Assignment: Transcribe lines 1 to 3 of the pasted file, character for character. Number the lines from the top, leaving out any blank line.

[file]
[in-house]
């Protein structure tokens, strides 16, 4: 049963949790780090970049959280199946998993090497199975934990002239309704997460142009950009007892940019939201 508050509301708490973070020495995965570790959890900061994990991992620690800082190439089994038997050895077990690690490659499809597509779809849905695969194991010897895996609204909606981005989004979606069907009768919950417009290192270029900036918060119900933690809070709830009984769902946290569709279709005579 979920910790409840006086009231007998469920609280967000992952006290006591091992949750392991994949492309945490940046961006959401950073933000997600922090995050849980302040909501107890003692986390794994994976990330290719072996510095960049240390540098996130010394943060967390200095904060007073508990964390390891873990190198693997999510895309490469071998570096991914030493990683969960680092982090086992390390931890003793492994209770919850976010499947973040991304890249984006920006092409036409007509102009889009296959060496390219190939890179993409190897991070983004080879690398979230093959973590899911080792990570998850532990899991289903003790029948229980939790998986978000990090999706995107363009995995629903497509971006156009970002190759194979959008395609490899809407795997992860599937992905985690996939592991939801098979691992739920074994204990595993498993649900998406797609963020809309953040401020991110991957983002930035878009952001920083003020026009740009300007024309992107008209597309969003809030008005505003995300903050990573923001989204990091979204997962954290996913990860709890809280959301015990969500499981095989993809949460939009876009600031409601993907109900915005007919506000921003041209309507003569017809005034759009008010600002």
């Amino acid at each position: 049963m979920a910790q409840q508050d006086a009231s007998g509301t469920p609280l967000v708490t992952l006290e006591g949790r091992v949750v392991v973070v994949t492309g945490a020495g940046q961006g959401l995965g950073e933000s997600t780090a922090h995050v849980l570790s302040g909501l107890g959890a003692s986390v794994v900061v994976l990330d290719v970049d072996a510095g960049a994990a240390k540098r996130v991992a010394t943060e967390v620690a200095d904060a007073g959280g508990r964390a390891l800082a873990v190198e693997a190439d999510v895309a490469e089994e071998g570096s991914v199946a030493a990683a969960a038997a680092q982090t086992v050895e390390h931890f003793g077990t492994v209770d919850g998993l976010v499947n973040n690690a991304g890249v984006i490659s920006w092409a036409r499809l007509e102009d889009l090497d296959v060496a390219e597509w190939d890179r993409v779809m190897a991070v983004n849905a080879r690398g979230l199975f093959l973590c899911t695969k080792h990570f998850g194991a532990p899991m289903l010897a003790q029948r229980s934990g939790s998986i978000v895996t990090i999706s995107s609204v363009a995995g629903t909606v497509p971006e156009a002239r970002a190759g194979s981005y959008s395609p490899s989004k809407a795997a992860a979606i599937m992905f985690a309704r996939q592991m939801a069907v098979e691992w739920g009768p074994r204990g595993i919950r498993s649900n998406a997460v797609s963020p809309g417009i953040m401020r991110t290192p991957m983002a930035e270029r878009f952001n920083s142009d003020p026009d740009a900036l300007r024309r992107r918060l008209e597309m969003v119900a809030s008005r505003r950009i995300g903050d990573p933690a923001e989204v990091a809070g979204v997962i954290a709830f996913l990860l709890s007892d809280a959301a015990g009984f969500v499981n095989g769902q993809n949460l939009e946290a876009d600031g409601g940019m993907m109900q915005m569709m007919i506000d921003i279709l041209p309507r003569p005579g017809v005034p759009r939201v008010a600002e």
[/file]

[in-house]
């Protein structure tokens, strides 16, 4: 049963949790780090970049959280199946998993090497199975934990002239309704997460142009950009007892940019939201 508050509301708490973070020495995965570790959890900061994990991992620690800082190439089994038997050895077990690690490659499809597509779809849905695969194991010897895996609204909606981005989004979606069907009768919950417009290192270029900036918060119900933690809070709830009984769902946290569709279709005579 979920910790409840006086009231007998469920609280967000992952006290006591091992949750392991994949492309945490940046961006959401950073933000997600922090995050849980302040909501107890003692986390794994994976990330290719072996510095960049240390540098996130010394943060967390200095904060007073508990964390390891873990190198693997999510895309490469071998570096991914030493990683969960680092982090086992390390931890003793492994209770919850976010499947973040991304890249984006920006092409036409007509102009889009296959060496390219190939890179993409190897991070983004080879690398979230093959973590899911080792990570998850532990899991289903003790029948229980939790998986978000990090999706995107363009995995629903497509971006156009970002190759194979959008395609490899809407795997992860599937992905985690996939592991939801098979691992739920074994204990595993498993649900998406797609963020809309953040401020991110991957983002930035878009952001920083003020026009740009300007024309992107008209597309969003809030008005505003995300903050990573923001989204990091979204997962954290996913990860709890809280959301015990969500499981095989993809949460939009876009600031409601993907109900915005007919506000921003041209309507003569017809005034759009008010600002």
């Amino acid at each position: 049963m979920a910790q409840q508050d006086a009231s007998g509301t469920p609280l967000v708490t992952l006290e006591g949790r091992v949750v392991v973070v994949t492309g945490a020495g940046q961006g959401l995965g950073e933000s997600t780090a922090h995050v849980l570790s302040g909501l107890g959890a003692s986390v794994v900061v994976l990330d290719v970049d072996a510095g960049a994990a240390k540098r996130v991992a010394t943060e967390v620690a200095d904060a007073g959280g508990r964390a390891l800082a873990v190198e693997a190439d999510v895309a490469e089994e071998g570096s991914v199946a030493a990683a969960a038997a680092q982090t086992v050895e390390h931890f003793g077990t492994v209770d919850g998993l976010v499947n973040n690690a991304g890249v984006i490659s920006w092409a036409r499809l007509e102009d889009l090497d296959v060496a390219e597509w190939d890179r993409v779809m190897a991070v983004n849905a080879r690398g979230l199975f093959l973590c899911t695969k080792h990570f998850g194991a532990p899991m289903l010897a003790q029948r229980s934990g939790s998986i978000v895996t990090i999706s995107s609204v363009a995995g629903t909606v497509p971006e156009a002239r970002a190759g194979s981005y959008s395609p490899s989004k809407a795997a992860a979606i599937m992905f985690a309704r996939q592991m939801a069907v098979e691992w739920g009768p074994r204990g595993i919950r498993s649900n998406a997460v797609s963020p809309g417009i953040m401020r991110t290192p991957m983002a930035e270029r878009f952001n920083s142009d003020p026009d740009a900036l300007r024309r992107r918060l008209e597309m969003v119900a809030s008005r505003r950009i995300g903050d990573p933690a923001e989204v990091a809070g979204v997962i954290a709830f996913l990860l709890s007892d809280a959301a015990g009984f969500v499981n095989g769902q993809n949460l939009e946290a876009d600031g409601g940019m993907m109900q915005m569709m007919i506000d921003i279709l041209p309507r003569p005579g017809v005034p759009r939201v008010a600002e």